• Most Common Side-Effects – The veins may be tender to the touch after treatment, and an uncomfortable sensation may run along the vein route
  • Pain, burning, blister formation, and stinging sensation at the treatment site
  • Scar formation at the treatment site
  • Poor cosmetic outcome or re-occurrence of vessel at the treatment site
  • Infection at the treatment site
  • Temporary discomfort
  • Bruising is very common and to be expected. Some patients complain of an itchy sensation after treatment, which is also very normal. Trapped blood may cause a discoloration, which can be flushed out, although this may result in hyperpigmentation for up to one year.
  • Skin Ulceration – In rare cases a blister may form, open, and become ulcerated. Healing occurs slowly over a few months. After healing, this will usually leave a scar.
  • Transient Hyperpigmentation – Patients who have had ultrasound guided sclerotherapy may notice a discoloration after treatment.  This discoloration is almost always transient and will resolve in approximately 3 months. In rare instances this darkening of the skin may persist for up to one year.
  • Allergic Reaction – Very rarely, a patient may have an allergic reaction to the sclerosing agent. Allergic reactions may be severe and/or life threatening. The risk of this is greater in patients who have a history of allergies.
  • Deep Vein Thrombosis – Deep vein thrombosis is very rare complication; the dangers of deep vein thrombosis include the possibility of pulmonary embolus (a blood clot carried to the lungs) and post phlebitic syndrome, resulting in a permanent swelling of the leg.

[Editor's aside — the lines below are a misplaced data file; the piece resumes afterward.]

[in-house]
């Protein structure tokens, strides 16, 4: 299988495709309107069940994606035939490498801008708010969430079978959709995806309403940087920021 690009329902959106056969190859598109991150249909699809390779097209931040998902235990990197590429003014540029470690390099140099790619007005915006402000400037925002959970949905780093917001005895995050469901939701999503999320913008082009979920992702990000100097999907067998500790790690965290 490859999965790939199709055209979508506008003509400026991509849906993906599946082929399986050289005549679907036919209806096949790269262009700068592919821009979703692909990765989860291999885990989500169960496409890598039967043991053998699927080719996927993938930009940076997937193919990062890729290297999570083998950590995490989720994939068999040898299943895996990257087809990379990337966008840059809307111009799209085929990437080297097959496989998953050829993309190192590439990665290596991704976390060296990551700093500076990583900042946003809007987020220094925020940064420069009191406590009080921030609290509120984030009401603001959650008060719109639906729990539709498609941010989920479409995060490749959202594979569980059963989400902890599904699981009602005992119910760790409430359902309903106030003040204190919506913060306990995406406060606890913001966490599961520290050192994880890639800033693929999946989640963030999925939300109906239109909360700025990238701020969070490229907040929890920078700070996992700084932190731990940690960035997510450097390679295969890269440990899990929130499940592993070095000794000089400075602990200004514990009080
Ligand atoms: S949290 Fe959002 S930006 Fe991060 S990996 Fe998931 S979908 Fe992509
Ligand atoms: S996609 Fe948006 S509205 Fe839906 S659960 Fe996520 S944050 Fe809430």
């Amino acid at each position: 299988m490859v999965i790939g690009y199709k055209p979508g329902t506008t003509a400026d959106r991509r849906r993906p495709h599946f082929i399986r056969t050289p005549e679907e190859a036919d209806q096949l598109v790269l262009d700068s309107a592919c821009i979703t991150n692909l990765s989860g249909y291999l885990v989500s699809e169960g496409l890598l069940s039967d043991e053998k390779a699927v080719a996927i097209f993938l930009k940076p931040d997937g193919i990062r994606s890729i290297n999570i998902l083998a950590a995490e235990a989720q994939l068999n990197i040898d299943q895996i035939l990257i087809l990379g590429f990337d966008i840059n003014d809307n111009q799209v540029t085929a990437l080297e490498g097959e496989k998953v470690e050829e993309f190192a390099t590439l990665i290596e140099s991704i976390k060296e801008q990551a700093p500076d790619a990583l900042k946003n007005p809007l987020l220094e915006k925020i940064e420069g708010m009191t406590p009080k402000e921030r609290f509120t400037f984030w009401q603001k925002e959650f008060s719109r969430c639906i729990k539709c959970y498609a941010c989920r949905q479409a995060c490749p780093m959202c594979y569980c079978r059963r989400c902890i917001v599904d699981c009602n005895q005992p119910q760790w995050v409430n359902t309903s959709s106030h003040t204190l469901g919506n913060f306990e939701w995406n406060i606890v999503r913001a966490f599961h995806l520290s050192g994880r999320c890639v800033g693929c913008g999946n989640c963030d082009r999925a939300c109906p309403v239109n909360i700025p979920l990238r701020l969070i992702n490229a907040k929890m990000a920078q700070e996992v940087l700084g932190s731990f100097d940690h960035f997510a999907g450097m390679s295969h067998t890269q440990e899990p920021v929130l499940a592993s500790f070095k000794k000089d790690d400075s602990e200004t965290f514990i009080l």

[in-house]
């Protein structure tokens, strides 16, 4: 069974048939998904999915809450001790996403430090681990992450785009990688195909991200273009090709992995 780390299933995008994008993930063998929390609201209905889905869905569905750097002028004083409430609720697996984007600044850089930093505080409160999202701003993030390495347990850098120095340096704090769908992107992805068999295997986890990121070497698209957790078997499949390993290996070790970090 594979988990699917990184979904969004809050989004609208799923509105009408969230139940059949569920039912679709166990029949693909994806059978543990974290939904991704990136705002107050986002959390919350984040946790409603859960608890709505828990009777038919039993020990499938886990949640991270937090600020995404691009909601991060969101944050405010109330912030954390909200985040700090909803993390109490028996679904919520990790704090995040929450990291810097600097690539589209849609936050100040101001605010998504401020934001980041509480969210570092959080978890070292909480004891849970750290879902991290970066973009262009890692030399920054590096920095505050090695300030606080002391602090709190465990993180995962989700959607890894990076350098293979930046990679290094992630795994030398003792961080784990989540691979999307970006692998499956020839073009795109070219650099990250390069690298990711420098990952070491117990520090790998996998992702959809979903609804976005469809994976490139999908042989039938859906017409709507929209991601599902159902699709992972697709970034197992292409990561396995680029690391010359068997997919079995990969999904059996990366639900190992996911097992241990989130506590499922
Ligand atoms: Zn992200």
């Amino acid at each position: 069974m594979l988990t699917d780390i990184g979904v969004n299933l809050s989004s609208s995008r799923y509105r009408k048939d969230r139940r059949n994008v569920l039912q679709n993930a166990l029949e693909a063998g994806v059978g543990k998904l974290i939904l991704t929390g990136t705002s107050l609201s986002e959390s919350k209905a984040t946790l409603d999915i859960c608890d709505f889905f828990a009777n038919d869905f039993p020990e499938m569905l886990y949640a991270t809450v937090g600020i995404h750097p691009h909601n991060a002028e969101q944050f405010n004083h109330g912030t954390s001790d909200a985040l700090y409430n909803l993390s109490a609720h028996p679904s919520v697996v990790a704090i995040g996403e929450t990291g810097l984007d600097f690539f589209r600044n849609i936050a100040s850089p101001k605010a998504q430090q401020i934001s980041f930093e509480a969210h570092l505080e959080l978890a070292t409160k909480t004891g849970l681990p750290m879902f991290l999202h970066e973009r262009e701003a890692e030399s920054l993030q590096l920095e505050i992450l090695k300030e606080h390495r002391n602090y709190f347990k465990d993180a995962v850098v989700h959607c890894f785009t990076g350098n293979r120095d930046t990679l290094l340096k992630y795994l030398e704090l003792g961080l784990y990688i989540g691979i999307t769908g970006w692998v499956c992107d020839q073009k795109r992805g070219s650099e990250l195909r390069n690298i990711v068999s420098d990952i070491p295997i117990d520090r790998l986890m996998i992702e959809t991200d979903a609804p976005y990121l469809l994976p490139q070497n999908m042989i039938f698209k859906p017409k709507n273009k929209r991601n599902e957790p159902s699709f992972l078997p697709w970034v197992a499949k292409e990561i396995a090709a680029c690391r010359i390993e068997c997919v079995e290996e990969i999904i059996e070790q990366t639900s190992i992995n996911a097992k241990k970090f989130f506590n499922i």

• Nodularity – Nodularity at the site of vein removal may persist for up to a year. This occurs when there are pieces of the vein that remain in the body and have scarred down and become hard. With time, the body will absorb and soften these areas but some may persist.
  • Telanglectatic Matting – This term refers to the development of tiny new blood vessels in the treated area. This temporary phenomenon occurs two (2) to four (4) weeks after treatment and usually resolves within four (4) to six (6) months. It occurs in up to eighteen percent (18%) of women on estrogen therapy and in two percent (2%) to four percent (4%) of all patients.
  • Ankle Swelling – Ankle swelling may occur after treatment of blood vessels in the foot or ankle. It usually resolves in a few days and is lessened by wearing the prescribed support stockings.
  • Phlebitis – Phlebitis is a very rare complication seen in approximately one (1) out of every one thousand (1,000) patients treated for varicose veins greater than three (3) to four (4) millimeters in diameter. The possible dangers of phlebitis include a pulmonary embolus or blood clot, which travels to the lungs and post-phlebitis syndrome, which can result in permanent swelling of the legs.